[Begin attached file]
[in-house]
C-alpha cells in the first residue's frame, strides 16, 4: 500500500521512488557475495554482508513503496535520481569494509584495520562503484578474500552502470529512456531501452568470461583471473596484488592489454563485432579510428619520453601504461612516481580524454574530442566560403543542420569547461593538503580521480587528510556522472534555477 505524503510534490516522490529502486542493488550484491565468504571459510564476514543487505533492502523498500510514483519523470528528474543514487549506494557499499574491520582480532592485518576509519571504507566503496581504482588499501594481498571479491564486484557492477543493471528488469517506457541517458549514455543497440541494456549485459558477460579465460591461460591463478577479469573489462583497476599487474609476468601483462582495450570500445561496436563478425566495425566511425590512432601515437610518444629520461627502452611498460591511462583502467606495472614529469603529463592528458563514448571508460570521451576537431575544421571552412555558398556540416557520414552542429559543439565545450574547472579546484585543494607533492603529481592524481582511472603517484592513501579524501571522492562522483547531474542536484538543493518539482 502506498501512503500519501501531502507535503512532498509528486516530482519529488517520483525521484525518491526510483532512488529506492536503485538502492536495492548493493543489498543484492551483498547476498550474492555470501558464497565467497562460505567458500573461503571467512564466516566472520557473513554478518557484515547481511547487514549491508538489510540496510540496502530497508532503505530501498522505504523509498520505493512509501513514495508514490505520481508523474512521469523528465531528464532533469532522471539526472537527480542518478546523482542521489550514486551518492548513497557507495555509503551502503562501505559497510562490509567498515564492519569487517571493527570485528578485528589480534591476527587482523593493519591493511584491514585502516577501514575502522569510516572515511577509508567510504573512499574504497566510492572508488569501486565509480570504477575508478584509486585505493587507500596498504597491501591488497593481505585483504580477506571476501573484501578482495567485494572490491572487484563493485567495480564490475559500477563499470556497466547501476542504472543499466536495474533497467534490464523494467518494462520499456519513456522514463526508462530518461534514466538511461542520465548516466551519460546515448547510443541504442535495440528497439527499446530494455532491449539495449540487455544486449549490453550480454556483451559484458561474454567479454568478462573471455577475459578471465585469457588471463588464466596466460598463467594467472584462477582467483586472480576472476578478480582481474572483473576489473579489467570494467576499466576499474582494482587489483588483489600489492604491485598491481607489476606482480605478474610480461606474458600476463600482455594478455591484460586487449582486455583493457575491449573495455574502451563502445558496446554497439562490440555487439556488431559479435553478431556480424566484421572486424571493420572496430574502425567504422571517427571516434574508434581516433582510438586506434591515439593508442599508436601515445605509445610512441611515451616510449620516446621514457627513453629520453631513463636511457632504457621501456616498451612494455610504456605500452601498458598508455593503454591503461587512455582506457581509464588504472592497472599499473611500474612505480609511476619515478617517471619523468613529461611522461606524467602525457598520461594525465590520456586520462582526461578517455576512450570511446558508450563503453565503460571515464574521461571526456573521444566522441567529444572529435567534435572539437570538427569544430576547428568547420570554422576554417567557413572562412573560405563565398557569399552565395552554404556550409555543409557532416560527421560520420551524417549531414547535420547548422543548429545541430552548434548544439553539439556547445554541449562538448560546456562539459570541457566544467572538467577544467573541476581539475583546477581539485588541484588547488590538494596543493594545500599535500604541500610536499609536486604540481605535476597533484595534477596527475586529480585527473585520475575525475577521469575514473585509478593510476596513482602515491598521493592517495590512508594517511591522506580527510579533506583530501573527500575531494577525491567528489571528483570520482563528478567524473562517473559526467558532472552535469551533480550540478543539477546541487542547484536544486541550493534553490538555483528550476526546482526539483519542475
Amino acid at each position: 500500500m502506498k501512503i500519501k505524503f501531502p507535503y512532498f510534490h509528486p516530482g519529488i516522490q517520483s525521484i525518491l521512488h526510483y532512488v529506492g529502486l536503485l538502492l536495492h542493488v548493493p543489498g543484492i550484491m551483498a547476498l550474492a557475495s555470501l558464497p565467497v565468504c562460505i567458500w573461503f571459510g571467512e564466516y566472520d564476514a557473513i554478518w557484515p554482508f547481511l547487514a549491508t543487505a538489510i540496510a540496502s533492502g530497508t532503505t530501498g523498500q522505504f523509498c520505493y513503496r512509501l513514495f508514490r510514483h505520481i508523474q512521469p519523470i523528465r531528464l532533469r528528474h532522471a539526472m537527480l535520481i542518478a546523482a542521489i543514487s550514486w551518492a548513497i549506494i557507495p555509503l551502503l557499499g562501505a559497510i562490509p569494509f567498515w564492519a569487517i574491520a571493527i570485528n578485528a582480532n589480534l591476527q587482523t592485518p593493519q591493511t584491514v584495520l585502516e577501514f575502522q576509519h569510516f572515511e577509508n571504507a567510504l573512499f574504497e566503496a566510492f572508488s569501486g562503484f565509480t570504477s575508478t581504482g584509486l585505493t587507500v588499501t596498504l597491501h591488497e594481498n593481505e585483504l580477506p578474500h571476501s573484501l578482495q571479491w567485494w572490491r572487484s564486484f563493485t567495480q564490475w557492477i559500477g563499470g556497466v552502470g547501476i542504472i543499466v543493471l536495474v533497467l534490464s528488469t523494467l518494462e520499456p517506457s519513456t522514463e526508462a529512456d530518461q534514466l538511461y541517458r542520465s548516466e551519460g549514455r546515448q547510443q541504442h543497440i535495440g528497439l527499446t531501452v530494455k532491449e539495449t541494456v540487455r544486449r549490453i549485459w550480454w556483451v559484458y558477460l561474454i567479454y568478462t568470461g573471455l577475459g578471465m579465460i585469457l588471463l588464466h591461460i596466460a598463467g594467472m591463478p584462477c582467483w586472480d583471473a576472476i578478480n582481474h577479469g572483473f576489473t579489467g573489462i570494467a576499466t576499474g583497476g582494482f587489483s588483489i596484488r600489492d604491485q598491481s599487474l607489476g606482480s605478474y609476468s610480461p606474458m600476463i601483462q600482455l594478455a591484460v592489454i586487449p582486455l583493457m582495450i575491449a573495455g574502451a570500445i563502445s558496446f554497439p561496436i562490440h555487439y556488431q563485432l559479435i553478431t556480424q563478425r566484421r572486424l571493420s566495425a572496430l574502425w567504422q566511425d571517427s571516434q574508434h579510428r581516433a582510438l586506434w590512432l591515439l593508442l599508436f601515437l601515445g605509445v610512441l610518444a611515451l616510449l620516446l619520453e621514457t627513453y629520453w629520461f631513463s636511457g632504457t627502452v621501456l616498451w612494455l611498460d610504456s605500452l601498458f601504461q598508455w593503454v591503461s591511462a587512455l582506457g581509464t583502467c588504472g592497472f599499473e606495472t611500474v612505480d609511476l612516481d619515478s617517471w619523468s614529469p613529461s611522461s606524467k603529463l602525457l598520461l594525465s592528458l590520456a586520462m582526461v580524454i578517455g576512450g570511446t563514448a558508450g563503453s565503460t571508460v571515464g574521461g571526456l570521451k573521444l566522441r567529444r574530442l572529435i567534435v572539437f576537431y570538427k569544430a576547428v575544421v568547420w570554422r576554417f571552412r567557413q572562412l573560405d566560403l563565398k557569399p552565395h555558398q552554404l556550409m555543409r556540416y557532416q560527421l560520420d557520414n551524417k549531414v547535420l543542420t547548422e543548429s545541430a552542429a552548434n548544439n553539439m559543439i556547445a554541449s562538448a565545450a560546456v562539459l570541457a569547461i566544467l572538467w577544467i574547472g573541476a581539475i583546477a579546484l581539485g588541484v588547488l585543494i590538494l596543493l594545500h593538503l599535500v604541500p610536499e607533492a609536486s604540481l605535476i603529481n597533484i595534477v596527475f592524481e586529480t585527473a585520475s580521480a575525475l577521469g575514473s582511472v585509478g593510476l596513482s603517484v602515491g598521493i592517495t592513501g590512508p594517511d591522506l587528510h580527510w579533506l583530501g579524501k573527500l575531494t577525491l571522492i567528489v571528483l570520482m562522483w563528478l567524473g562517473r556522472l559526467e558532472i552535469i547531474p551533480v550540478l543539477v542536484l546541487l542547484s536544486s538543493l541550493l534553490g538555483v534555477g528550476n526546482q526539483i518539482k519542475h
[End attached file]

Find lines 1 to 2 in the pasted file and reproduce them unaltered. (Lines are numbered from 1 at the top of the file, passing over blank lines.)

[in-house]
C-alpha cells in the first residue's frame, strides 16, 4: 500500500521512488557475495554482508513503496535520481569494509584495520562503484578474500552502470529512456531501452568470461583471473596484488592489454563485432579510428619520453601504461612516481580524454574530442566560403543542420569547461593538503580521480587528510556522472534555477 505524503510534490516522490529502486542493488550484491565468504571459510564476514543487505533492502523498500510514483519523470528528474543514487549506494557499499574491520582480532592485518576509519571504507566503496581504482588499501594481498571479491564486484557492477543493471528488469517506457541517458549514455543497440541494456549485459558477460579465460591461460591463478577479469573489462583497476599487474609476468601483462582495450570500445561496436563478425566495425566511425590512432601515437610518444629520461627502452611498460591511462583502467606495472614529469603529463592528458563514448571508460570521451576537431575544421571552412555558398556540416557520414552542429559543439565545450574547472579546484585543494607533492603529481592524481582511472603517484592513501579524501571522492562522483547531474542536484538543493518539482 502506498501512503500519501501531502507535503512532498509528486516530482519529488517520483525521484525518491526510483532512488529506492536503485538502492536495492548493493543489498543484492551483498547476498550474492555470501558464497565467497562460505567458500573461503571467512564466516566472520557473513554478518557484515547481511547487514549491508538489510540496510540496502530497508532503505530501498522505504523509498520505493512509501513514495508514490505520481508523474512521469523528465531528464532533469532522471539526472537527480542518478546523482542521489550514486551518492548513497557507495555509503551502503562501505559497510562490509567498515564492519569487517571493527570485528578485528589480534591476527587482523593493519591493511584491514585502516577501514575502522569510516572515511577509508567510504573512499574504497566510492572508488569501486565509480570504477575508478584509486585505493587507500596498504597491501591488497593481505585483504580477506571476501573484501578482495567485494572490491572487484563493485567495480564490475559500477563499470556497466547501476542504472543499466536495474533497467534490464523494467518494462520499456519513456522514463526508462530518461534514466538511461542520465548516466551519460546515448547510443541504442535495440528497439527499446530494455532491449539495449540487455544486449549490453550480454556483451559484458561474454567479454568478462573471455577475459578471465585469457588471463588464466596466460598463467594467472584462477582467483586472480576472476578478480582481474572483473576489473579489467570494467576499466576499474582494482587489483588483489600489492604491485598491481607489476606482480605478474610480461606474458600476463600482455594478455591484460586487449582486455583493457575491449573495455574502451563502445558496446554497439562490440555487439556488431559479435553478431556480424566484421572486424571493420572496430574502425567504422571517427571516434574508434581516433582510438586506434591515439593508442599508436601515445605509445610512441611515451616510449620516446621514457627513453629520453631513463636511457632504457621501456616498451612494455610504456605500452601498458598508455593503454591503461587512455582506457581509464588504472592497472599499473611500474612505480609511476619515478617517471619523468613529461611522461606524467602525457598520461594525465590520456586520462582526461578517455576512450570511446558508450563503453565503460571515464574521461571526456573521444566522441567529444572529435567534435572539437570538427569544430576547428568547420570554422576554417567557413572562412573560405563565398557569399552565395552554404556550409555543409557532416560527421560520420551524417549531414547535420547548422543548429545541430552548434548544439553539439556547445554541449562538448560546456562539459570541457566544467572538467577544467573541476581539475583546477581539485588541484588547488590538494596543493594545500599535500604541500610536499609536486604540481605535476597533484595534477596527475586529480585527473585520475575525475577521469575514473585509478593510476596513482602515491598521493592517495590512508594517511591522506580527510579533506583530501573527500575531494577525491567528489571528483570520482563528478567524473562517473559526467558532472552535469551533480550540478543539477546541487542547484536544486541550493534553490538555483528550476526546482526539483519542475